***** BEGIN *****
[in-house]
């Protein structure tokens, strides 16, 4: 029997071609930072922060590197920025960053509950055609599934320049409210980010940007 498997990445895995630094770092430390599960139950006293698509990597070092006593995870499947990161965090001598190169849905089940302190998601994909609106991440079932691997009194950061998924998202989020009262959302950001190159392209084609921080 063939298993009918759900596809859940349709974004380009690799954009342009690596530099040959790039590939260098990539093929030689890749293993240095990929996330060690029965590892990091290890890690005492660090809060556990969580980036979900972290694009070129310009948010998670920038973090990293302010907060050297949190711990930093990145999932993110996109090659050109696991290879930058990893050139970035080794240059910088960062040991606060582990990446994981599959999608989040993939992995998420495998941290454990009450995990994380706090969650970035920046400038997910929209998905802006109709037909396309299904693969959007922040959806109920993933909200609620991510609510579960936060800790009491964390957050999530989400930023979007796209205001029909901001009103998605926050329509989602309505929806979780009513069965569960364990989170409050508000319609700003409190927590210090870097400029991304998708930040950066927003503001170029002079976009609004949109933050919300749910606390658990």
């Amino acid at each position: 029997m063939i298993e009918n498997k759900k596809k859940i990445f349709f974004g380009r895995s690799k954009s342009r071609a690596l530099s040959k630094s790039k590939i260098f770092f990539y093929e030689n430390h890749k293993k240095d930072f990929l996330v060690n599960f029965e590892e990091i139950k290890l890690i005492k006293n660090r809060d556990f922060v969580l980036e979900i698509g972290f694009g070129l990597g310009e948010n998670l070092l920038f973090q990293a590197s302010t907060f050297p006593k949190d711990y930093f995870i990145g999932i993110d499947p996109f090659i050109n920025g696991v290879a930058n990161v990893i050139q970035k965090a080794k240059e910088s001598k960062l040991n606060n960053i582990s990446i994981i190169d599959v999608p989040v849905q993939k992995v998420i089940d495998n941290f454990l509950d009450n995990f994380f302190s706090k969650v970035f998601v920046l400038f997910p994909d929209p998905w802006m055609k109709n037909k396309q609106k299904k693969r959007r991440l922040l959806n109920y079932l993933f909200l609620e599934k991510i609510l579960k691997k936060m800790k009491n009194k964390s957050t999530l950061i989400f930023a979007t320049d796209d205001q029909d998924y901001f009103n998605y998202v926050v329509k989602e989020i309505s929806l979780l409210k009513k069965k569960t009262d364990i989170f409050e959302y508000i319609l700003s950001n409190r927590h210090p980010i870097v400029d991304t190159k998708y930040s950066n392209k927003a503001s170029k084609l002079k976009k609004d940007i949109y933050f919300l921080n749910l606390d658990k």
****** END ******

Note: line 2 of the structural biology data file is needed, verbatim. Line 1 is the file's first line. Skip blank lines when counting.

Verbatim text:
């Protein structure tokens, strides 16, 4: 029997071609930072922060590197920025960053509950055609599934320049409210980010940007 498997990445895995630094770092430390599960139950006293698509990597070092006593995870499947990161965090001598190169849905089940302190998601994909609106991440079932691997009194950061998924998202989020009262959302950001190159392209084609921080 063939298993009918759900596809859940349709974004380009690799954009342009690596530099040959790039590939260098990539093929030689890749293993240095990929996330060690029965590892990091290890890690005492660090809060556990969580980036979900972290694009070129310009948010998670920038973090990293302010907060050297949190711990930093990145999932993110996109090659050109696991290879930058990893050139970035080794240059910088960062040991606060582990990446994981599959999608989040993939992995998420495998941290454990009450995990994380706090969650970035920046400038997910929209998905802006109709037909396309299904693969959007922040959806109920993933909200609620991510609510579960936060800790009491964390957050999530989400930023979007796209205001029909901001009103998605926050329509989602309505929806979780009513069965569960364990989170409050508000319609700003409190927590210090870097400029991304998708930040950066927003503001170029002079976009609004949109933050919300749910606390658990």